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Thoughtful Responses • Save The Species • The Trolley Debate Rolls Forward • On And On And On With God • Points of Cosmic Order • Delightfully Disconnected

Thoughtful Responses

Dear Editor: Professor Di Norcia in ‘Ethics on the Brain’ in Issue 87 is only able to draw his conclusion “Morality is a truly successful evolutionary strategy” by a very selective choice of evidence and definitions of words. First, he writes, “There are six primary emotions: anger, fear, disgust, surprise, sadness and happiness.” Well, sadness is commonly contrasted with joy, not happiness. He also does not say whether the amygdala responds to positive emotions, which is quite important when he links the emotions in the brain to the ‘fight or flight’ impulses. Only by ignoring the positive emotions can he justify his suggestion that “a sense of moral duty can be… based on a fear of punishment, harm or loss.” If we forgive his imposition of the word ‘duty’ on the moral impulse, even duty can be a positive expression of loyalty, to a hero or to group membership. Even in the imagery of religion there can be joy, when someone turns from self-interest to generosity in their attitude.

Di Norcia’s limited expectation of the impulse to moral choice is echoed in his citing of Richard Trivers’ research, which concludes, “Altruism works best… when it is reciprocated, and both agent and recipient benefit.” It is a very unambitious definition of ‘altruism’ where the agent starts off with the expectation of benefit. Surely the truly altruistic agent should expect no benefit save for a sense of well-being? There are even living organ donors who put themselves at risk of suffering and health deficit, ie of a negative benefit, from their altruism. Trivers deduced that his form of altruism ‘works best’: but this validation only means ‘if you accept this limited definition of altruism, then to a neoDarwinist altruism (‘moral behaviour’) can be identified as an evolutionary strategy’.

Trivers refers to the conduct of fish in his experiments, but if sea creatures with no significant brain can work in groups co-operatively for self-protection, and even in symbiosis with other species and appear to have ‘strategies’, where does that leave Di Norcia’s brain theory?

Moreover, Di Norcia’s reduction of the moral impulse to moral duty allows him to lose sight of the difference between having the mental potential to empathise with other people and making the choice to exercise that skill. Over and above the possession of moral intelligence, there can be choices made for good or evil. Individuals from Hitler to banking speculators have made choices to not exercise their skills of moral intelligence. And there is plenty of evidence that amoral conduct can also be a successful evolutionary strategy.

Di Norcia quotes Damasio, referring to the ‘gut-feeling’ for imminent danger which is hard-wired into the brain. Perhaps the source of moral choice is a gut feeling which Di Norcia has not identified because he has only considered the brain, not the whole person. Yet joy, for instance, is an emotional experience, but it is hard to locate its whereabouts in the brain, and hard even for a sceptic not to describe it as a whole body experience.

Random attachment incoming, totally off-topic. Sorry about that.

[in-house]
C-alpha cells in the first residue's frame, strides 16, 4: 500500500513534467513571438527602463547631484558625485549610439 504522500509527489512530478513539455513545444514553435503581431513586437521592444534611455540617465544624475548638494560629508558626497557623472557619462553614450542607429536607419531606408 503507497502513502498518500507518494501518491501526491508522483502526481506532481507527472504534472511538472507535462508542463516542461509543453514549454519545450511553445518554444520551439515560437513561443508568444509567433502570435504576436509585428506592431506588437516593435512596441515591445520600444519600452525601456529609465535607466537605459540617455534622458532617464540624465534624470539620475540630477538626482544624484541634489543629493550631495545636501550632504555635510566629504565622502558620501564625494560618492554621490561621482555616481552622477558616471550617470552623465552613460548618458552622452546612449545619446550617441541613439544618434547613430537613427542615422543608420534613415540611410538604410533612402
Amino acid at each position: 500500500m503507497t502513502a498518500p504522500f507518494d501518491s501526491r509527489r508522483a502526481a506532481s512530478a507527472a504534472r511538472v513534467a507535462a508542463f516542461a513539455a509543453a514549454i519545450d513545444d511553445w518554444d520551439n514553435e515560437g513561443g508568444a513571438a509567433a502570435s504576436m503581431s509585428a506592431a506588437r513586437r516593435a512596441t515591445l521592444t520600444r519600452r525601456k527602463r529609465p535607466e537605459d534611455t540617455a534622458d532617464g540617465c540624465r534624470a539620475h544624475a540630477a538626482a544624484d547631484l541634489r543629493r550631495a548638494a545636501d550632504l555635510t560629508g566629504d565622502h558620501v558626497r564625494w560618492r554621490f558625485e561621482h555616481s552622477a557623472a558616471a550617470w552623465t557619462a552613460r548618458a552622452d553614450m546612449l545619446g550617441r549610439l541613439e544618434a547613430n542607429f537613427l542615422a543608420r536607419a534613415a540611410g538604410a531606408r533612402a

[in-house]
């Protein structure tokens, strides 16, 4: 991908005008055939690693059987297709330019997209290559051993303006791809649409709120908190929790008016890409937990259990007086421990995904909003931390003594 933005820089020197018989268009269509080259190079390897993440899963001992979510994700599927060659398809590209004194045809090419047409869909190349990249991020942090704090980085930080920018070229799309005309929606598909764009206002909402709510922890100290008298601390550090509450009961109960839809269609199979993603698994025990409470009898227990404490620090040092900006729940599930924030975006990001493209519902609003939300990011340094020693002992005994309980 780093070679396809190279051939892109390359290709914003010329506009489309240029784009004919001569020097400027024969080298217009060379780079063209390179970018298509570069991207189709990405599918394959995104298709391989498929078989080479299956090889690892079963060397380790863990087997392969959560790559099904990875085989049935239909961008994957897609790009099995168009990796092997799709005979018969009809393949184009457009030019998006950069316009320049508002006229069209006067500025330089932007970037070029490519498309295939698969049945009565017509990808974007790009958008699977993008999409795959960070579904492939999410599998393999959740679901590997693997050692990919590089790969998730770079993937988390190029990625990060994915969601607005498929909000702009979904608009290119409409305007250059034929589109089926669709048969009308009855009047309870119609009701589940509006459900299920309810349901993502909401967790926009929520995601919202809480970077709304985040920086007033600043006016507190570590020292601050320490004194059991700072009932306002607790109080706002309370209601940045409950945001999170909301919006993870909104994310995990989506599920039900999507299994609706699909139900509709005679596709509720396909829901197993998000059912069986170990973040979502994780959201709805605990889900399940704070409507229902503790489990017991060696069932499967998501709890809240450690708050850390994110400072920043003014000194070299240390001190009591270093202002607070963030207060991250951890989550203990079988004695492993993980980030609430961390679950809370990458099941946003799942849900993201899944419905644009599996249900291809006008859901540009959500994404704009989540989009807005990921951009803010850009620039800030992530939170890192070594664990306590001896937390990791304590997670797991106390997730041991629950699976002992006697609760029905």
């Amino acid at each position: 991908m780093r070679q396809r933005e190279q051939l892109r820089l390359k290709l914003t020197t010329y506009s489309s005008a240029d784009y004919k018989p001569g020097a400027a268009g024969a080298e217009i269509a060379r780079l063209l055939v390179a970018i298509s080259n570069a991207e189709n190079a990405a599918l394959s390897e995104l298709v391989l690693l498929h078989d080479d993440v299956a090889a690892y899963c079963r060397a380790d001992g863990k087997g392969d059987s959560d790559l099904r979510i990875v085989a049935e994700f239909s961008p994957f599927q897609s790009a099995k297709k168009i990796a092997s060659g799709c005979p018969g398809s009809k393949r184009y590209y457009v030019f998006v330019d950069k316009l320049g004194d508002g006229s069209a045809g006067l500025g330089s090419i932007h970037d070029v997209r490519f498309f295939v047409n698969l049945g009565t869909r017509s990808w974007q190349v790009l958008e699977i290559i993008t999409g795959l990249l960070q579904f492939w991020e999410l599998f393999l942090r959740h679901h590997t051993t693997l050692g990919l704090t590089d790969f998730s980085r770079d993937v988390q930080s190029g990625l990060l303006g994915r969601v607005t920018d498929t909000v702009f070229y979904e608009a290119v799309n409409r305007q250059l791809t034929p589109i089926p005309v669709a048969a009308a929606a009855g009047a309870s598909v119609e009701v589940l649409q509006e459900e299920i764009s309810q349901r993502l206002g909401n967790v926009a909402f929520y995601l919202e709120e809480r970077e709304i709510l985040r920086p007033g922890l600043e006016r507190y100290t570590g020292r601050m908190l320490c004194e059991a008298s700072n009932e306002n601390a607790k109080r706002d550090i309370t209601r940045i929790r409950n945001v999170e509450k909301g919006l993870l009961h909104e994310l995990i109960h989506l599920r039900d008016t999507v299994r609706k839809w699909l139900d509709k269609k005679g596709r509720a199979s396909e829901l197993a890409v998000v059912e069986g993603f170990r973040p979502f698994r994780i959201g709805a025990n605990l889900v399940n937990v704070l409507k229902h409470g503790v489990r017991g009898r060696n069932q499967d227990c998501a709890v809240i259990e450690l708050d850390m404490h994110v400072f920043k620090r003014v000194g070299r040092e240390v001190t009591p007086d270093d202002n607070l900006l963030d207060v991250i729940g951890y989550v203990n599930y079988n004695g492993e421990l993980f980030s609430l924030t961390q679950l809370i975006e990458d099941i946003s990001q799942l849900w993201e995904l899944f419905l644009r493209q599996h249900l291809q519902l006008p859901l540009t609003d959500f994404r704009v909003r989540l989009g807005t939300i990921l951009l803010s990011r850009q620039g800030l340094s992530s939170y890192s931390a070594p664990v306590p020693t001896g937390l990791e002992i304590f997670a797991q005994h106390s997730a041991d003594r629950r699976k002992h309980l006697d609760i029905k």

Neil Leighton, Totnes, Devon

Dear Editor: In Philosophy Now 87, Michael Graziano, Professor of Neuroscience at Princeton, made some contentious claims about philosophy and modern neuroscience. Philosophy, he asserts, “has gone back and forth and around in circles on the question of the mind, with little or no progress.” This characterisation seems to exclude key contributions by philosophers. For instance, John Searle in Mind (2004) points out that most of the great philosophers of mind, such as Descartes, Locke, Berkeley, Hume and Kant “believe that we do not see the real world, independently existing objects and states of affairs in the world. All that we ever actually perceive directly … are our own inner experiences” (p.180). For Graziano it has taken modern neuroscience to appreciate the distinction between the reality out there and our perception of it as constructed by the brain. Yet Kant addressed this very distinction in considerable detail in his Critique of Pure Reason more than two centuries ago. In Chapter III he wrote: “if the senses represent to us something merely as it appears, this something must also in itself be a thing… [so] knowledge must be possible, in which there is no sensibility, and which alone has reality that is absolutely objective.” (pp.266-267, trans. Norman Kemp Smith, 1982.) Copleston and Magee discussed Kant’s distinction in The Great Philosophers (1987): “Kant went on to argue that we can think of total reality as consisting of two realms… [that] of our experience, [phenomena] which is as it is because we are as we are… then there is the realm of things as they actually are in themselves [noumena] independently of us and the forms of our experience.” (p.214.) Their discussion moves on to consider Arthur Schopenhauer (1788-1860), his reaction to Kant’s distinction, and his conclusions about the nature of reality and our relationship to it. Twentieth century physics has borne out Kant and Schopenhauer in the most extraordinary way; but the philosophers reached their conclusions by epistemological analysis a hundred years before the scientists got there.